The Detroit Lions finished the 2017 season with an identical 9-7 record to their 2016 campaign. Last year, it was good enough to garner them a wildcard berth into the postseason, but not so this season.
While on the surface the seasons appear very similar, beating the weaker teams and falling to the better teams, there is one area where the Lions clearly regressed that cost them back to back playoff appearances for the first time in two decades. The fall off of the performance in the clutch was perplexing.
Matthew Stafford said as much citing the lack of comebacks as a reason the Lions are not playing in January:
Last season, eight of the nine Lions victories came courtesy of the 4th quarter comeback. Memes of Stafford as a comeback king circulated throughout the Lions fandom. Fans were incensed earlier this year when a national pundit sent a twitter poll about the QB you’d like to have for a 4th quarter comeback and Stafford wasn’t even one of the choices.
But then the 2017 season happened. By all the metrics, Stafford had a good year. Perhaps his best if you look at completion %, passer rating, yards, touchdowns, Interceptions, and all the other measurables. The offense still can’t run the ball, but that rarely matters when you’re talking about late 4th quarter comebacks.
So let’s look at the results. The below tables list the scenarios where the Lions got the ball mid-4th quarter or later trailing by a single score.
In both 2016 & 2017, the Lions had eight opportunities with the ball in the latter part of the 4th quarter and down by but a single score.
In 2016, they got the necessary score on six of those eight drives including the final five opportunities. Half of those successful drives started with 1:05 or less on the clock. In 2017, they were “Oh fer”, and all eight opportunities started with over two minutes remaining. It’s worth noting that in six of the eight drives last year the Lions were down three or less and it was a 4+ point deficit in seven of eight this year– decreasing the odds of success. Although the two times they needed a touchdown last year, they got it.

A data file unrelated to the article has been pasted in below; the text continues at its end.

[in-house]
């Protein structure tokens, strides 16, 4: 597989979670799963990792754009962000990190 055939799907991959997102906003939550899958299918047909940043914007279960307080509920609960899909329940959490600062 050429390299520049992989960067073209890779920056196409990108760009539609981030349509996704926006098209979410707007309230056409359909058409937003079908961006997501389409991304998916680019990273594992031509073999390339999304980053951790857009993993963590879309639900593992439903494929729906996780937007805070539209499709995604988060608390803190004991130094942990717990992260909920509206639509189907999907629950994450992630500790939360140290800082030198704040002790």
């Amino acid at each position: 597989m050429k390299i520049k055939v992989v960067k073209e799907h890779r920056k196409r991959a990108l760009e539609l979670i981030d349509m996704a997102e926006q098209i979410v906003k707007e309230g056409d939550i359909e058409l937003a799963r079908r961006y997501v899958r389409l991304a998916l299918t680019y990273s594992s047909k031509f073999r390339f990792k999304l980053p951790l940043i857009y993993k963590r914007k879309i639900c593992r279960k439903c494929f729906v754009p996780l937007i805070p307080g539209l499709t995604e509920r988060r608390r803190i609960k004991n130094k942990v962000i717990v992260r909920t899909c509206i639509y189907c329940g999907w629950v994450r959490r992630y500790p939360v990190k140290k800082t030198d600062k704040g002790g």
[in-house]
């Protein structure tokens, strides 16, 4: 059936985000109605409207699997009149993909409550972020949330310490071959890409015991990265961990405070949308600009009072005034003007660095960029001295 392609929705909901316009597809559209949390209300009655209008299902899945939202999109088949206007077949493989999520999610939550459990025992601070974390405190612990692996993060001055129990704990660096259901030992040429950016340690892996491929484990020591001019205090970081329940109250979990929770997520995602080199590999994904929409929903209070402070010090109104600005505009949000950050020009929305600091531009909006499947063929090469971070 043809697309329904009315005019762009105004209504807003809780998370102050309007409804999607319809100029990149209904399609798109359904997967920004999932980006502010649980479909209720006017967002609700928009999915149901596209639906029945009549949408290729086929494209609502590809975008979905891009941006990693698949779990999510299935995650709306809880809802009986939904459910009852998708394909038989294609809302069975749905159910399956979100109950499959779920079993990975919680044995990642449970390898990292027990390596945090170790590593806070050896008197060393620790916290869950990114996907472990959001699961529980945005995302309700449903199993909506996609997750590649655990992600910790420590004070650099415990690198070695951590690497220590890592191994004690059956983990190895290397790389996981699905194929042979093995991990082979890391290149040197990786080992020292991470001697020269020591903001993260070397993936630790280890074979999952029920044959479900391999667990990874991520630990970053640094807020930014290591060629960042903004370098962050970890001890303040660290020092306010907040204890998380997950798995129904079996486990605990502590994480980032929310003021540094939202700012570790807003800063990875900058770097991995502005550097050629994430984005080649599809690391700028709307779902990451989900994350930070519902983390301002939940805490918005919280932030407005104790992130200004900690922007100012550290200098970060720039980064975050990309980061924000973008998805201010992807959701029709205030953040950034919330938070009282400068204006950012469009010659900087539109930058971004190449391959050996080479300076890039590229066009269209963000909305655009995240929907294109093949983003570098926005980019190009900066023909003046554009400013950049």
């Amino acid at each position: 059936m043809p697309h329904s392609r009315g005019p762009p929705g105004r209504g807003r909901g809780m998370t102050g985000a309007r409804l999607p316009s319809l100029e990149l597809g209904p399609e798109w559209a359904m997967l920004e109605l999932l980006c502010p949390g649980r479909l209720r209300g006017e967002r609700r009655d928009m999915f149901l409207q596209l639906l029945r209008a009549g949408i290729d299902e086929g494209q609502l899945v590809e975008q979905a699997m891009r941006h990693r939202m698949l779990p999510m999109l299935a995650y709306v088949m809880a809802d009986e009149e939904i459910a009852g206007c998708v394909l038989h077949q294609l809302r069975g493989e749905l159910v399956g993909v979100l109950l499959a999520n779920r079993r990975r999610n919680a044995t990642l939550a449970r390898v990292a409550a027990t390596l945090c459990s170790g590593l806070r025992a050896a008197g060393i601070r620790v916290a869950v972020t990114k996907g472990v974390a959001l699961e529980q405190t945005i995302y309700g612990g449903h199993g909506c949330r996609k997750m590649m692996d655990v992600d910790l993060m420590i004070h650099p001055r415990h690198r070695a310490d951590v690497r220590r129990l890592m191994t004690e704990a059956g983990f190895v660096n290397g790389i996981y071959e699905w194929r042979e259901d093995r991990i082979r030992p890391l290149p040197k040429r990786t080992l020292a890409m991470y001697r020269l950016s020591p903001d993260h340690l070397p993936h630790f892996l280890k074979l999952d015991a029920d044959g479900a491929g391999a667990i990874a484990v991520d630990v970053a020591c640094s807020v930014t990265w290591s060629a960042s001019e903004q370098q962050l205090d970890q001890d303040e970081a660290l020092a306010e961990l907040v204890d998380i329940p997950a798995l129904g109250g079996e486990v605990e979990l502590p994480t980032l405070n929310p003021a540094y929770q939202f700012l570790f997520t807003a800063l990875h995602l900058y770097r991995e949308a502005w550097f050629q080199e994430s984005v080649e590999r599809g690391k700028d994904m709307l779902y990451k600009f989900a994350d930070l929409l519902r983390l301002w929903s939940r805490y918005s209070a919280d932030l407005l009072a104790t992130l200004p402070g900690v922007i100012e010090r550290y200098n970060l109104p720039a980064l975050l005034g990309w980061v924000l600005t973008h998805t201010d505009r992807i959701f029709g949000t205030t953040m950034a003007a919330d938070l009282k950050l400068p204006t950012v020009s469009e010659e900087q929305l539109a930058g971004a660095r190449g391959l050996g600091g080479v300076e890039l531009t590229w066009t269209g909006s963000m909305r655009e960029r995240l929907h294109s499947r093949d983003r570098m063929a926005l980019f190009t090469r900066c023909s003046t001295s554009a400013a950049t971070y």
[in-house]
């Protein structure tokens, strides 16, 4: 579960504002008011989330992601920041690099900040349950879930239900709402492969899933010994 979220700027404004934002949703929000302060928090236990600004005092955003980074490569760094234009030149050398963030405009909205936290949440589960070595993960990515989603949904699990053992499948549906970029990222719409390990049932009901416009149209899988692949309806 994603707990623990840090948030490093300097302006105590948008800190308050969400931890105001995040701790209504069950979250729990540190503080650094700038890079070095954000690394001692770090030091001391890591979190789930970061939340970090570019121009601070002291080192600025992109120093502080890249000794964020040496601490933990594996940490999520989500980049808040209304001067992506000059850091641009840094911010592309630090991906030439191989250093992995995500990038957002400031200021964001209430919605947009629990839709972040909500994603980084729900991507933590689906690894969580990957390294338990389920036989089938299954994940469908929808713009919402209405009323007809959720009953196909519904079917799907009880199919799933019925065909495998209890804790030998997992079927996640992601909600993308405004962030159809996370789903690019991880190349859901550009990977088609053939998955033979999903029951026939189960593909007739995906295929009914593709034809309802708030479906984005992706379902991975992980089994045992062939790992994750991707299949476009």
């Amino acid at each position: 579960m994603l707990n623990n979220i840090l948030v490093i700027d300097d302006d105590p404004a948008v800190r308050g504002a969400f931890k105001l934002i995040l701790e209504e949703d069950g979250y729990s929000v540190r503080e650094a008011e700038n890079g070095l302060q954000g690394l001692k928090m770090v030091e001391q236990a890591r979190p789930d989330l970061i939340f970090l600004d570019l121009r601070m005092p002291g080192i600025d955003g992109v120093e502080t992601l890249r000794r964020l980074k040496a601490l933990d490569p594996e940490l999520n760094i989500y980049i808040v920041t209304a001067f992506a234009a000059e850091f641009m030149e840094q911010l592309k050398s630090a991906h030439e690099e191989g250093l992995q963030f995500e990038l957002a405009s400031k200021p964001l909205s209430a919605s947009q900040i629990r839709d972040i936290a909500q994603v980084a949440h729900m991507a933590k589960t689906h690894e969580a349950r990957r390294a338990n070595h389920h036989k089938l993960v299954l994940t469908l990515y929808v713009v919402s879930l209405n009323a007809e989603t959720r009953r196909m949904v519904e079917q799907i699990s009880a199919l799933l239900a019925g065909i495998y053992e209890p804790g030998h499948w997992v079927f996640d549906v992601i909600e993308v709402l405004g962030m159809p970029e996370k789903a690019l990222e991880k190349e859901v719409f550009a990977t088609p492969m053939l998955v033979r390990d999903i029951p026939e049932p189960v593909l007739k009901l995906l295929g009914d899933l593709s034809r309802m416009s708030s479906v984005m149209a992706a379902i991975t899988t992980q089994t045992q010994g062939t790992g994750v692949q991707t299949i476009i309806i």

It wasn’t all bad news this season for the late game offense as it relates to comebacks and the like. The Lions did manage two late-game drives in tie games that netted the game-winning Matt Prater field goals (Tampa Bay & Chicago). They drove the entire length of the field against Atlanta only to have their game-winning TD overturned on video review on what proved to be the game’s final play.
In under 15 minutes of game time, they clawed back from a massive 35 point deficit in New Orleans to down only seven with the ball and a chance to draw even in the 4th quarter (although it’s worth noting that the offense didn’t score a point in the 4th). They did also find the end zone on their last two possessions in the 4th quarter against Carolina after trailing by 17, but the defense couldn’t get the stop they needed to get the required third score to complete the comeback and fell by three points. They also won two other games in which they trailed or were tied early in the 4th quarter (Arizona & Cleveland).
If you are looking for the Honolulu Blue and Silver lining in this, it is a fair point that they won the same number of games without having to rally late to win any of those games while six of their nine 2016 victories required such heroics. And while only one of their seven losses was close enough in 2016 that the Lions had the ball with a chance to tie or take the lead late, five of their seven losses were that close this year.
So in only two of the 16 games did the Lions offense not have a chance to draw even in the closing minutes (Carolina & Baltimore). But this is the NFL where games are often close and decided late. And if the Lions are going to win division titles, playoff games, and the likes, their offense is going to have to not just be good, but also be clutch. In 2016, they were definitely clutch. This season, they were not.